Silfe and Williams 1995 added that although stimuli, response and reinforcement are essential in behaviourist explanation of behaviour, they are never observed directly. Although we can readily observe events in the environment, we have no way of knowing if they act as the stimulus for given response nor indeed whether they are acting as a reinforcer. Similarly, we have no way of knowing whether a particular response has been caused by a given stimulus. The notion of reinforcement poses considerable conceptual problems when we apply it to an explanation of human behaviour.
If reinforcing serves to strengthen the bond between stimulus and response, then it supposes that whatever we do we do it because it brings some pleasant consequence. Applying this to human behaviour, i. e. . Altruism/other aspects of self-sacrifice, then behaviour theory might suggest that somehow this behaviourism are in fact producing pleasant consequences for the person manipulating them.
This theory can explain some of social behaviour and relationships if that is the belief and also its causes us to review our previous acceptance that some people perform act for no personal gain. To a behaviourist, all relationships must provide people with the opportunity of obtaining pleasant outcomes for themselves. There are implications of adopting the assumption about cross- species similarity. (We can infer on how human beings learn by studying behaviour of less complex species) Silfe and Williams (1995) pointed out that reducing experiences e.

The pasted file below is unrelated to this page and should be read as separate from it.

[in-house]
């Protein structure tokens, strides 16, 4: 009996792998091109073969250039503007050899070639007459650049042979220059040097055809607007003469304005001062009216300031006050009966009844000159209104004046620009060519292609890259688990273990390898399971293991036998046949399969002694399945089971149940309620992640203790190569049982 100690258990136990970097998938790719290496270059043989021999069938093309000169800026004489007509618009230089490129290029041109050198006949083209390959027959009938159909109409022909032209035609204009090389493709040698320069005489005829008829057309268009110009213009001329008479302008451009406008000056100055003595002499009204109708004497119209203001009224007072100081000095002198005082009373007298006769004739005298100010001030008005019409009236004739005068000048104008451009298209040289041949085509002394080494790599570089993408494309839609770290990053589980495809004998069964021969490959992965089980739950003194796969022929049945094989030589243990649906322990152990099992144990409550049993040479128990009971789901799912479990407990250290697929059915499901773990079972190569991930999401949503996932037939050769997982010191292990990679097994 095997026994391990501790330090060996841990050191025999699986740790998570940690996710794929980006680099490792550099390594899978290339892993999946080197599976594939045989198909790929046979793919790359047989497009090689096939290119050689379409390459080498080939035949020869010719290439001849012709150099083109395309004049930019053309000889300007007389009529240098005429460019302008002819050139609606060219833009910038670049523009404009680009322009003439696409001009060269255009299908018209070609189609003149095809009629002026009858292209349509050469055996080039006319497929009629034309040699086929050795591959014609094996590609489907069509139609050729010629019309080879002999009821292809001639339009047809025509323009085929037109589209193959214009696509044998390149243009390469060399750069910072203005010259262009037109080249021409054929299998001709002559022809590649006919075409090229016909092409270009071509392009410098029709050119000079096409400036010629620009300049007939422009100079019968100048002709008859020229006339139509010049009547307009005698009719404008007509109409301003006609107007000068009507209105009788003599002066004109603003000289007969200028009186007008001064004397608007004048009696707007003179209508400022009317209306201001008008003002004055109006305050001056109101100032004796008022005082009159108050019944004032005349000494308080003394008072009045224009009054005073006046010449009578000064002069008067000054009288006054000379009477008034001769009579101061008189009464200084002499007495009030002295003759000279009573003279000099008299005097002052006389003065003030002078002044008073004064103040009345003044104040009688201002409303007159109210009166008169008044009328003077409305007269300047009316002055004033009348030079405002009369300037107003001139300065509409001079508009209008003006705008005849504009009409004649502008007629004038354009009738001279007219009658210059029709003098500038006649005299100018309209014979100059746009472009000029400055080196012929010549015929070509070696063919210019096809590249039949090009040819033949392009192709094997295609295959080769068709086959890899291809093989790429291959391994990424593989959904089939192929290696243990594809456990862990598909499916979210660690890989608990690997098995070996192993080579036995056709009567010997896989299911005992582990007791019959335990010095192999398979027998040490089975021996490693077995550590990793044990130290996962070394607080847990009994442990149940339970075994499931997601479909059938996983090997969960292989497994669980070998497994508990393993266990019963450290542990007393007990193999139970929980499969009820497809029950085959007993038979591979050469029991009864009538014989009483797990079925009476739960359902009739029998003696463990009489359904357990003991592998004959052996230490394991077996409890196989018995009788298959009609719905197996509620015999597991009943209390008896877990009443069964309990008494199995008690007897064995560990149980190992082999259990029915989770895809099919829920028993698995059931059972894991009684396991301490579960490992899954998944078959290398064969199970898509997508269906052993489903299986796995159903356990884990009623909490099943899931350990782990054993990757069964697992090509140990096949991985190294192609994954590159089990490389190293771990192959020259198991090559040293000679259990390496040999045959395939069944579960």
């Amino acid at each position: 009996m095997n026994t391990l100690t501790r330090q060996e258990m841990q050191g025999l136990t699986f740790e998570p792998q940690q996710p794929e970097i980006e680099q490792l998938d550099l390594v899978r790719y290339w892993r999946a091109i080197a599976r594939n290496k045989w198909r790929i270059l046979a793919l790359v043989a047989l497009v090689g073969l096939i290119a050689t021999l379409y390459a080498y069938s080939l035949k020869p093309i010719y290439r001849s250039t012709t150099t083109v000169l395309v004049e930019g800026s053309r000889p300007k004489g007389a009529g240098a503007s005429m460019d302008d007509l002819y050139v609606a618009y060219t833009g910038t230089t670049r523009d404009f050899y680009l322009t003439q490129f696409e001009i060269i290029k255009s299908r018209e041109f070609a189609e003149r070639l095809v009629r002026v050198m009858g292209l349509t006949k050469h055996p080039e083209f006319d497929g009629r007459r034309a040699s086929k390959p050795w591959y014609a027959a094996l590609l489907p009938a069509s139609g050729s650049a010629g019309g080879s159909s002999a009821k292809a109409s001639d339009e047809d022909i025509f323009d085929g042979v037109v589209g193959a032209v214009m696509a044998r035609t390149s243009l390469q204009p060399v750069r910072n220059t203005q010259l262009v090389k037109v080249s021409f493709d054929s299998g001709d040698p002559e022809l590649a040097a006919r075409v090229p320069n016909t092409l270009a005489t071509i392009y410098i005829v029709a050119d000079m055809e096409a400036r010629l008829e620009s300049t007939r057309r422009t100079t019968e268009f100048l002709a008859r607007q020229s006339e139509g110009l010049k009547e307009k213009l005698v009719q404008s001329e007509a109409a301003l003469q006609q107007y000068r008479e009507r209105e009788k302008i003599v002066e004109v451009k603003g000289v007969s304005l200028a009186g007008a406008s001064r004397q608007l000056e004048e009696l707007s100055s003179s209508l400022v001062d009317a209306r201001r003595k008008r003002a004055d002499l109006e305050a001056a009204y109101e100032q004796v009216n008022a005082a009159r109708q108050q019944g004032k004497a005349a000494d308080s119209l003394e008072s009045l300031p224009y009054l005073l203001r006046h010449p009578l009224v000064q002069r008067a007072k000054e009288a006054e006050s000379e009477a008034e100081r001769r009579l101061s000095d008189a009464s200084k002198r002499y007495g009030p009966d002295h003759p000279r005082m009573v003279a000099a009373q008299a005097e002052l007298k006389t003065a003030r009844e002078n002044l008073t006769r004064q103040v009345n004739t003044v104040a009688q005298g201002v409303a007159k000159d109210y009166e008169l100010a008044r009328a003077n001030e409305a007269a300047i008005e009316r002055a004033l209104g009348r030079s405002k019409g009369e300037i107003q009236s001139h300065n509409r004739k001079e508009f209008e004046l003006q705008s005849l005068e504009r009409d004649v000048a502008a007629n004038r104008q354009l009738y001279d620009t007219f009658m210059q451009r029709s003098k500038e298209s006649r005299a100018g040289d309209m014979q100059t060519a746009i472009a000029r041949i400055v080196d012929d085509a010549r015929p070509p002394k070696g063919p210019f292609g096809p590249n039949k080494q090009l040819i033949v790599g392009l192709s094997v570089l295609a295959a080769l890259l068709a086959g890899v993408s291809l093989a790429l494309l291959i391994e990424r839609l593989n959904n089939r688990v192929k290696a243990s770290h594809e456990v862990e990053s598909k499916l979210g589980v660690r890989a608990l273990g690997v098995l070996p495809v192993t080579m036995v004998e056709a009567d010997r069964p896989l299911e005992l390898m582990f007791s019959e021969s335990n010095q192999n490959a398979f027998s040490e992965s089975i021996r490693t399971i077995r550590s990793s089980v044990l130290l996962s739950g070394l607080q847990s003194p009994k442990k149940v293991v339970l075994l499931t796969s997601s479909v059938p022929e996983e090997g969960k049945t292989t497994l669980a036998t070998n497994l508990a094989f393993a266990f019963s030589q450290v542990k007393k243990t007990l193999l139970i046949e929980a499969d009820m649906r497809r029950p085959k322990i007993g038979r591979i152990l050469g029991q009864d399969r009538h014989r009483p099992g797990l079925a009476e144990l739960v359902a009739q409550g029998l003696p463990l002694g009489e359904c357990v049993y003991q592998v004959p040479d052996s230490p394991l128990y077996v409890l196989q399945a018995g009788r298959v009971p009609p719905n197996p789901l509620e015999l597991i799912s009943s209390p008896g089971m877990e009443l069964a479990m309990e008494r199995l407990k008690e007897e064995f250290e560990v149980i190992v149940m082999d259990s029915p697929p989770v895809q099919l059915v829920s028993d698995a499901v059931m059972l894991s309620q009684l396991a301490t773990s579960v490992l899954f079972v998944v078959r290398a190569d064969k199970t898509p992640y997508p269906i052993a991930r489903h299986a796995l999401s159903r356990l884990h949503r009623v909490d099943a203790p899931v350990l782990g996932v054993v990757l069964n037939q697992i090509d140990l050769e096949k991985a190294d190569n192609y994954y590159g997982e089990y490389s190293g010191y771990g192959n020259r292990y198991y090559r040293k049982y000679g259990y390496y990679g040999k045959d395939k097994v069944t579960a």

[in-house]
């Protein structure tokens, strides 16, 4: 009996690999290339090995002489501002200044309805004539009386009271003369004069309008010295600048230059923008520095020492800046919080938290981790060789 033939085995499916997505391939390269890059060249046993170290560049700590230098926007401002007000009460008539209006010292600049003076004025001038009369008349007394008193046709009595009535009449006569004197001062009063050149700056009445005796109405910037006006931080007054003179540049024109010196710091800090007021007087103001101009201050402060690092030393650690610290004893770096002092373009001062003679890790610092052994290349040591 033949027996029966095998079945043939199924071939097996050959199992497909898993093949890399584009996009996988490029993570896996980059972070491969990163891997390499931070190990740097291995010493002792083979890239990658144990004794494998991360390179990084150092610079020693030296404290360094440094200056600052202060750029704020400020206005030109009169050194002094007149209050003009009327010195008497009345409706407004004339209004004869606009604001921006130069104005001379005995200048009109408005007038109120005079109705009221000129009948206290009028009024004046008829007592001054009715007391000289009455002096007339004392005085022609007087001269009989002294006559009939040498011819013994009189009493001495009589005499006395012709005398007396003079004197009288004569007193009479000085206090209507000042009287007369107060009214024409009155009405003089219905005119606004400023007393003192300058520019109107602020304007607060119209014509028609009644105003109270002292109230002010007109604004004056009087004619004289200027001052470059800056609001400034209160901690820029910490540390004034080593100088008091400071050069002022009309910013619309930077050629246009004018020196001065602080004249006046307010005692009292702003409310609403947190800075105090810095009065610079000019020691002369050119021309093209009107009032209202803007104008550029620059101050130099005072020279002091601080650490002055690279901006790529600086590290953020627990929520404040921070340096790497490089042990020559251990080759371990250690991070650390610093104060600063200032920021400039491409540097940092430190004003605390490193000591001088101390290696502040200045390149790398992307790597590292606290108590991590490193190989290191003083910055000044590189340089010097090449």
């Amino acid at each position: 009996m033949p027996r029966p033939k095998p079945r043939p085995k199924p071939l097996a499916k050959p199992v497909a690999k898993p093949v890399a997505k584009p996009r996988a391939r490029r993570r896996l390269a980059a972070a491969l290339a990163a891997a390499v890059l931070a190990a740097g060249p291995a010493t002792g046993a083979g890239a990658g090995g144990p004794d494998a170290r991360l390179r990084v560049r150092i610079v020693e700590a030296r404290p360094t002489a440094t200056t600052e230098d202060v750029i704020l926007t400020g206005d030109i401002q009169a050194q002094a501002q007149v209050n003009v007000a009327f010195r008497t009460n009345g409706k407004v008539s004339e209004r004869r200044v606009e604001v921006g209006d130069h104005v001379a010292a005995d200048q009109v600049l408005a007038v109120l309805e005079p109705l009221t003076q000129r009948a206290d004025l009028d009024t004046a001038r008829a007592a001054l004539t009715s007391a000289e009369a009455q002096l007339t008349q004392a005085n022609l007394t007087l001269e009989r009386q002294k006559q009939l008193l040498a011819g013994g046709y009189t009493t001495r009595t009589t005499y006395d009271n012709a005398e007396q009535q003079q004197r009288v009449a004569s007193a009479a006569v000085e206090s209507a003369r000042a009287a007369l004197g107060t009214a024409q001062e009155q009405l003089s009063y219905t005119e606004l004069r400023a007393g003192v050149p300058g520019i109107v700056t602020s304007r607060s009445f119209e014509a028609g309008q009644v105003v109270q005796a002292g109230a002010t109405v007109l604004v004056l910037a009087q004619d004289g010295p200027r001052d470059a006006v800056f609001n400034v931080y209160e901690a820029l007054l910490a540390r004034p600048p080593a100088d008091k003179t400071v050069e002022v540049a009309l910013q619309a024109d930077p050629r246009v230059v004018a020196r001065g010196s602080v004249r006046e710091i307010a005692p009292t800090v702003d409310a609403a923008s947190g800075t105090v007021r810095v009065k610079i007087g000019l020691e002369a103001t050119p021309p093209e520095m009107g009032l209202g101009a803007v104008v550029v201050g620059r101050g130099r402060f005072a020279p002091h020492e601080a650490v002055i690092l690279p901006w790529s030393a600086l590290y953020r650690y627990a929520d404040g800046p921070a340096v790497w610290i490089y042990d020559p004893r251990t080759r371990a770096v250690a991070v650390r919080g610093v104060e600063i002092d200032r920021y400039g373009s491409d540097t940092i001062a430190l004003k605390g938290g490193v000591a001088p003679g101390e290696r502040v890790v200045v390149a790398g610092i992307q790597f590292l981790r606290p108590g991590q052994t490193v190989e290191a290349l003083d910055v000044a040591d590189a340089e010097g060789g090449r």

g. ‘loving behaviours’ -behaviourists might argue that all animals that demonstrate i. e. .
Parental care, do so for the same biological and environmental reasons. Human’s ‘loving behaviours’ such as parental behaviour towards children do not leave the same meaning that we thought they did, but are a product of our biology and our conditioning. Learning theorists see abnormal behaviour as being caused by inappropriate conditioning e. g. rewarding unwanted behaviour, or forming associations between stimuli and responses which are inappropriate e.
g. spiders and fear. There are several types of behaviour therapy. :Systematic Desensitisation (S. D) involves presenting the feared stimulus in a controlled way in increasingly threatening forms, starting off with the very mild. For example, from having a small picture of a spider, to gradually to having a spider on your hand.